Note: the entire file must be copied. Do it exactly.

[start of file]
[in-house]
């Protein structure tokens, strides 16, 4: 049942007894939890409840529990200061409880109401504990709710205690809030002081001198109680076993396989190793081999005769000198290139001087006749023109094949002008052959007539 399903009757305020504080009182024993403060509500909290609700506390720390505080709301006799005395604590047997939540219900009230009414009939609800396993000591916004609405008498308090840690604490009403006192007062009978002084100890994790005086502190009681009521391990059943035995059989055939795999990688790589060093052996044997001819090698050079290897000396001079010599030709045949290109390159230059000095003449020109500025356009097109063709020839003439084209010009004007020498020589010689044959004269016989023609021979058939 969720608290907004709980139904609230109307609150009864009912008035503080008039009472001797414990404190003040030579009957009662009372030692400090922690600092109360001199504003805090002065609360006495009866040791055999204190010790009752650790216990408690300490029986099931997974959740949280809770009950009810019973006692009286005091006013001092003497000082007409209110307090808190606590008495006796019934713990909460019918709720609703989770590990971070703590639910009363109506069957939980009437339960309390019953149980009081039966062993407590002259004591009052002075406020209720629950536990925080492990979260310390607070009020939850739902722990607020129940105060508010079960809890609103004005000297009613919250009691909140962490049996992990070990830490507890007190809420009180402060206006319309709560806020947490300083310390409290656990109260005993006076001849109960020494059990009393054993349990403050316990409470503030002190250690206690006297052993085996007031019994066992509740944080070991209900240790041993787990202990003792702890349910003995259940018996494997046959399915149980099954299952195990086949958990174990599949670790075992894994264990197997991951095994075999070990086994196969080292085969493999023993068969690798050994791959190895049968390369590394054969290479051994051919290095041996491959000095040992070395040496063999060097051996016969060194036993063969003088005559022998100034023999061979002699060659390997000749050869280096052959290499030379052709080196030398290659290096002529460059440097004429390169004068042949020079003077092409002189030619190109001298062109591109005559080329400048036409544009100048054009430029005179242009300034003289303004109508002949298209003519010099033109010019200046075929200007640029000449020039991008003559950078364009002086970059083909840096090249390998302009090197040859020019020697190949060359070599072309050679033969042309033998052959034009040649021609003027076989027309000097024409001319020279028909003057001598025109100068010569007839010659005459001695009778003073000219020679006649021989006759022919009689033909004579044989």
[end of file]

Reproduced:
[in-house]
């Protein structure tokens, strides 16, 4: 049942007894939890409840529990200061409880109401504990709710205690809030002081001198109680076993396989190793081999005769000198290139001087006749023109094949002008052959007539 399903009757305020504080009182024993403060509500909290609700506390720390505080709301006799005395604590047997939540219900009230009414009939609800396993000591916004609405008498308090840690604490009403006192007062009978002084100890994790005086502190009681009521391990059943035995059989055939795999990688790589060093052996044997001819090698050079290897000396001079010599030709045949290109390159230059000095003449020109500025356009097109063709020839003439084209010009004007020498020589010689044959004269016989023609021979058939 969720608290907004709980139904609230109307609150009864009912008035503080008039009472001797414990404190003040030579009957009662009372030692400090922690600092109360001199504003805090002065609360006495009866040791055999204190010790009752650790216990408690300490029986099931997974959740949280809770009950009810019973006692009286005091006013001092003497000082007409209110307090808190606590008495006796019934713990909460019918709720609703989770590990971070703590639910009363109506069957939980009437339960309390019953149980009081039966062993407590002259004591009052002075406020209720629950536990925080492990979260310390607070009020939850739902722990607020129940105060508010079960809890609103004005000297009613919250009691909140962490049996992990070990830490507890007190809420009180402060206006319309709560806020947490300083310390409290656990109260005993006076001849109960020494059990009393054993349990403050316990409470503030002190250690206690006297052993085996007031019994066992509740944080070991209900240790041993787990202990003792702890349910003995259940018996494997046959399915149980099954299952195990086949958990174990599949670790075992894994264990197997991951095994075999070990086994196969080292085969493999023993068969690798050994791959190895049968390369590394054969290479051994051919290095041996491959000095040992070395040496063999060097051996016969060194036993063969003088005559022998100034023999061979002699060659390997000749050869280096052959290499030379052709080196030398290659290096002529460059440097004429390169004068042949020079003077092409002189030619190109001298062109591109005559080329400048036409544009100048054009430029005179242009300034003289303004109508002949298209003519010099033109010019200046075929200007640029000449020039991008003559950078364009002086970059083909840096090249390998302009090197040859020019020697190949060359070599072309050679033969042309033998052959034009040649021609003027076989027309000097024409001319020279028909003057001598025109100068010569007839010659005459001695009778003073000219020679006649021989006759022919009689033909004579044989």